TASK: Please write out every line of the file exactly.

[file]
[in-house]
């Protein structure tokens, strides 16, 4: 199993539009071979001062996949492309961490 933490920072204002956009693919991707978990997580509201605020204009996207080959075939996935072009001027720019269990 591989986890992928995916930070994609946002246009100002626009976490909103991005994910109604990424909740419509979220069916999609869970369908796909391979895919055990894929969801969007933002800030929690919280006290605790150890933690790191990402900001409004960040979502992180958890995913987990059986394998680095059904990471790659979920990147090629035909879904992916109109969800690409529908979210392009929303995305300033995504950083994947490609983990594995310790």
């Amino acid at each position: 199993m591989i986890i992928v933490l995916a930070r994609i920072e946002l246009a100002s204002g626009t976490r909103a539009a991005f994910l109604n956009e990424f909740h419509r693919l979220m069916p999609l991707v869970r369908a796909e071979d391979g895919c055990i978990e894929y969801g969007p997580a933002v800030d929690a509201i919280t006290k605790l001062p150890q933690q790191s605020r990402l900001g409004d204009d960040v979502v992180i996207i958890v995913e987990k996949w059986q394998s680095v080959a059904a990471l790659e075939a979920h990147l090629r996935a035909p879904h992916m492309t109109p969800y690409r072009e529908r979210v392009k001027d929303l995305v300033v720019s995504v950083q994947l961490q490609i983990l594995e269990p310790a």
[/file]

[in-house]
């Protein structure tokens, strides 16, 4: 199993539009071979001062996949492309961490 933490920072204002956009693919991707978990997580509201605020204009996207080959075939996935072009001027720019269990 591989986890992928995916930070994609946002246009100002626009976490909103991005994910109604990424909740419509979220069916999609869970369908796909391979895919055990894929969801969007933002800030929690919280006290605790150890933690790191990402900001409004960040979502992180958890995913987990059986394998680095059904990471790659979920990147090629035909879904992916109109969800690409529908979210392009929303995305300033995504950083994947490609983990594995310790």
């Amino acid at each position: 199993m591989i986890i992928v933490l995916a930070r994609i920072e946002l246009a100002s204002g626009t976490r909103a539009a991005f994910l109604n956009e990424f909740h419509r693919l979220m069916p999609l991707v869970r369908a796909e071979d391979g895919c055990i978990e894929y969801g969007p997580a933002v800030d929690a509201i919280t006290k605790l001062p150890q933690q790191s605020r990402l900001g409004d204009d960040v979502v992180i996207i958890v995913e987990k996949w059986q394998s680095v080959a059904a990471l790659e075939a979920h990147l090629r996935a035909p879904h992916m492309t109109p969800y690409r072009e529908r979210v392009k001027d929303l995305v300033v720019s995504v950083q994947l961490q490609i983990l594995e269990p310790a």